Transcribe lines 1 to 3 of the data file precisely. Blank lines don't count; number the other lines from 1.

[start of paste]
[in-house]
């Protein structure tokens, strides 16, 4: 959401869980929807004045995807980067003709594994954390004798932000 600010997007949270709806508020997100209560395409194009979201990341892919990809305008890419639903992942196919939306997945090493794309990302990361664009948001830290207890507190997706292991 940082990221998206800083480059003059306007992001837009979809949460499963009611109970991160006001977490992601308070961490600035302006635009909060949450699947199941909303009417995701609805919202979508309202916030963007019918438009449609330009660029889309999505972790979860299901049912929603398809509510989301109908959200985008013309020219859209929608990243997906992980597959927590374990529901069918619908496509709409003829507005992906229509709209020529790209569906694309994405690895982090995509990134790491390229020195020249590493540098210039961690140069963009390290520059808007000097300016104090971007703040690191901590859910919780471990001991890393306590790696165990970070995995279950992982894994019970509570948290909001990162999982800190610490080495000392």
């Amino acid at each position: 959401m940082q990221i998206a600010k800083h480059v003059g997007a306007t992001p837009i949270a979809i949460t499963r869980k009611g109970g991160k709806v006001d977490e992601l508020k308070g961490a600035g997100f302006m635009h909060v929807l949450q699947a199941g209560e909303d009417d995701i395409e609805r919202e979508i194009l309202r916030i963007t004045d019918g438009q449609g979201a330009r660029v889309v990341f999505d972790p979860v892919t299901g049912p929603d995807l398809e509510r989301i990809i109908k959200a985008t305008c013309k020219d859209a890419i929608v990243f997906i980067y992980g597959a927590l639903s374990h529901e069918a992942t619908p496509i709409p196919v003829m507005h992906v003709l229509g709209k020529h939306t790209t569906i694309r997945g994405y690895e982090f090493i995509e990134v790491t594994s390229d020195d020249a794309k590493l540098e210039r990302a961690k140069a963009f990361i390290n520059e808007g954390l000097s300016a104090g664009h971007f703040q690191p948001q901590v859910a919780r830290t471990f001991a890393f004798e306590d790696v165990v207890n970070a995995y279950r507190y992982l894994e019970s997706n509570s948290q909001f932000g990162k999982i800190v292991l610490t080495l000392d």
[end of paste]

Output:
[in-house]
């Protein structure tokens, strides 16, 4: 959401869980929807004045995807980067003709594994954390004798932000 600010997007949270709806508020997100209560395409194009979201990341892919990809305008890419639903992942196919939306997945090493794309990302990361664009948001830290207890507190997706292991 940082990221998206800083480059003059306007992001837009979809949460499963009611109970991160006001977490992601308070961490600035302006635009909060949450699947199941909303009417995701609805919202979508309202916030963007019918438009449609330009660029889309999505972790979860299901049912929603398809509510989301109908959200985008013309020219859209929608990243997906992980597959927590374990529901069918619908496509709409003829507005992906229509709209020529790209569906694309994405690895982090995509990134790491390229020195020249590493540098210039961690140069963009390290520059808007000097300016104090971007703040690191901590859910919780471990001991890393306590790696165990970070995995279950992982894994019970509570948290909001990162999982800190610490080495000392």
């Amino acid at each position: 959401m940082q990221i998206a600010k800083h480059v003059g997007a306007t992001p837009i949270a979809i949460t499963r869980k009611g109970g991160k709806v006001d977490e992601l508020k308070g961490a600035g997100f302006m635009h909060v929807l949450q699947a199941g209560e909303d009417d995701i395409e609805r919202e979508i194009l309202r916030i963007t004045d019918g438009q449609g979201a330009r660029v889309v990341f999505d972790p979860v892919t299901g049912p929603d995807l398809e509510r989301i990809i109908k959200a985008t305008c013309k020219d859209a890419i929608v990243f997906i980067y992980g597959a927590l639903s374990h529901e069918a992942t619908p496509i709409p196919v003829m507005h992906v003709l229509g709209k020529h939306t790209t569906i694309r997945g994405y690895e982090f090493i995509e990134v790491t594994s390229d020195d020249a794309k590493l540098e210039r990302a961690k140069a963009f990361i390290n520059e808007g954390l000097s300016a104090g664009h971007f703040q690191p948001q901590v859910a919780r830290t471990f001991a890393f004798e306590d790696v165990v207890n970070a995995y279950r507190y992982l894994e019970s997706n509570s948290q909001f932000g990162k999982i800190v292991l610490t080495l000392d």